• When eating food that is a rich source of carbohydrates (grains, root vegetables, sweet foods) always add some protein and fat. Why? because (a) it will make you feel fuller more quickly so you won’t be as likely to over-eat; (b) you’ll lower the overall glycemic load of the meal, making your blood sugar reaction more stable; and (c) you’ll be adding some more beneficial nutritious foods to your diet without really trying
    • for example – love a croissant every now and then, or a hot cross bun at Easter? Make sure you buy baked goods made with butter, not margarine or other vegetable or seed oils, and enjoy them with some grass-fed butter to slow down absorption of carbohydrates.
    • love your dried fruit? eat it with a handful of nuts and seeds, or try it with some natural yoghurt
    • craving a baked potato? top it with some ground beef and yoghurt, or tuna and grated cheese, or kidney beans and fresh coriander.
  • Rather than worrying about carbs in general, just focus on added sugars in your diet. If you can minimise the amount of added sugar – rather than naturally occurring sugar – in your daily food intake, you’ll be well on your way to eating a nutritious diet.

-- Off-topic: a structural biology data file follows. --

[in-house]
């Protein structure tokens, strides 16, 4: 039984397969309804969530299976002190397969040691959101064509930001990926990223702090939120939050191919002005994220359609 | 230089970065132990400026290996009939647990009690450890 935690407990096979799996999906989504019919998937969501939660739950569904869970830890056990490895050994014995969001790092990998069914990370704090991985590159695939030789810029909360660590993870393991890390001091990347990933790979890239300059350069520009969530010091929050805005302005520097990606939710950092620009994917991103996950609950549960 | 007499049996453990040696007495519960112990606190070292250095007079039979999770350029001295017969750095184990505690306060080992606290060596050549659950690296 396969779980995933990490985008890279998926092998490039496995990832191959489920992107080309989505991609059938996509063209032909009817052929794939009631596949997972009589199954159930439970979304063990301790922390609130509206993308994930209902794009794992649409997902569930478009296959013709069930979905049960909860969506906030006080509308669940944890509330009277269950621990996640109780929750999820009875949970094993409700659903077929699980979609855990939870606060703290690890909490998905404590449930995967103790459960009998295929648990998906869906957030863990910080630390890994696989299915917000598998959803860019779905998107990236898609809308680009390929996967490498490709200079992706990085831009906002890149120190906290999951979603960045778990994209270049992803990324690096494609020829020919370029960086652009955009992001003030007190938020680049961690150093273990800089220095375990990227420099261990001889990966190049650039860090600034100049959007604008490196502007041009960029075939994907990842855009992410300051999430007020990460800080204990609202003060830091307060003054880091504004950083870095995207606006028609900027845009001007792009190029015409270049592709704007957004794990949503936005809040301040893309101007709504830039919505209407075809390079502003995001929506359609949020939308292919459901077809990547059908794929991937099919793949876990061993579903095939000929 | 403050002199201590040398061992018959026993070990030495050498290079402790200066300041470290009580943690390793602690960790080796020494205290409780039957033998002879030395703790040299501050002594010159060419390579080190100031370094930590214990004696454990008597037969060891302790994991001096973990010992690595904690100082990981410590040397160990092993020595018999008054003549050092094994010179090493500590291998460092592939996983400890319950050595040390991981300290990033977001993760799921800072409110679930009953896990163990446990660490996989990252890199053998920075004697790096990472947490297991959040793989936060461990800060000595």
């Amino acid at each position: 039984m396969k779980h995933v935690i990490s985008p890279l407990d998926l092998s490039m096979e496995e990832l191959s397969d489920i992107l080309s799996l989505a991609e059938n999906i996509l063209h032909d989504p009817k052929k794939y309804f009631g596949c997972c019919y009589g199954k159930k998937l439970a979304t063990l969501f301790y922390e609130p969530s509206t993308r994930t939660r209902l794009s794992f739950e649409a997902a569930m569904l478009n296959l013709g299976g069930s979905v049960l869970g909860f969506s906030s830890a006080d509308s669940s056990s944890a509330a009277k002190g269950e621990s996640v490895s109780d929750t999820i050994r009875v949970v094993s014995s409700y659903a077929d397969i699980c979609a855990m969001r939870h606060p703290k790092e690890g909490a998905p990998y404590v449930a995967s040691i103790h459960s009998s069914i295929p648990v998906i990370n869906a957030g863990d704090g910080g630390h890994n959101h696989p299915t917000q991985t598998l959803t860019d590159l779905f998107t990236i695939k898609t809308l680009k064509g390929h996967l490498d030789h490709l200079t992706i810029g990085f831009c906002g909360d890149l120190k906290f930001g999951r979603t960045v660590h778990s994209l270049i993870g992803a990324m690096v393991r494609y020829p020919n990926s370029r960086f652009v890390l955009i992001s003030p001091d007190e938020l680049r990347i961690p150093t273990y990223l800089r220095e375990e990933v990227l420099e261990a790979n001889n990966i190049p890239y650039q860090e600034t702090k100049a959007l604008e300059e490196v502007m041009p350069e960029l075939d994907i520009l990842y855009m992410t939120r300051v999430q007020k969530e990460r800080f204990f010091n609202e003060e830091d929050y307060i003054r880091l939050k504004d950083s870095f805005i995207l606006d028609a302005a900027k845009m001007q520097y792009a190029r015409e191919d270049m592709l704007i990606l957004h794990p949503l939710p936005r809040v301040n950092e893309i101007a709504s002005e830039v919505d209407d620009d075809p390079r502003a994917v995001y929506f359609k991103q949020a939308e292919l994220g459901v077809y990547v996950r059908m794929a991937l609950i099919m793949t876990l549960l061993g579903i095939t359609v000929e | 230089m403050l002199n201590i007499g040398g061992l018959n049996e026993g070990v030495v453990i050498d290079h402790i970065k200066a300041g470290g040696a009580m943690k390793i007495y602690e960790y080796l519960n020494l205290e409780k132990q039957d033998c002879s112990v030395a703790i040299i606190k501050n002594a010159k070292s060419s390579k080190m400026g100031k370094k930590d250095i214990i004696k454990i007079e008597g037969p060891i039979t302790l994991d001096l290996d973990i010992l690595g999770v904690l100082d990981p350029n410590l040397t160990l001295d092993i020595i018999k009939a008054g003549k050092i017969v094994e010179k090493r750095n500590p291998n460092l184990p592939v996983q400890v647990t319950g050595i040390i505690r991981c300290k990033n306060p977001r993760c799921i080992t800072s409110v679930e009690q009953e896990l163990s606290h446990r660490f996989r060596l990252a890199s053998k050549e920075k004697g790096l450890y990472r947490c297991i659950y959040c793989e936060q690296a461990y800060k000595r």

• Eat more veggies 🙂 You knew I was going to say that. It’s seriously the best way to get heaps of great nutritious energy-rich food into your diet, and reduce your reliance on grains and grain products. Eat locally grown, choose lots of variety and bright colours, and your body will thank you for it.

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Well, that sure got long!! Hopefully I’ve answered some of your more pressing questions and helped you decide how to include delicious carbohydrates in your diet – please don’t hesitate to ask if you’ve got more questions. As always feel free to contact me directly or via my Facebook page if you’d like more information.

 

4 Responses

  1. Very interesting. Lots of great info. Love the hint to watch added sugar not naturally occuring sugar. I think in another life I would have been a nutritionalist… Guess i’ll just have to live vicariously through you ; )

    • Leesa Young

      Thanks Fiona, I’m glad you found some useful info amongst all those words haha!! It was definitely my fascination with all the complexities of nutrition that led me to study it, keeps me busy that’s for sure 🙂

  2. What a great article! Thank you. I have just linked to it from my blog post about low carb recipe options. 🙂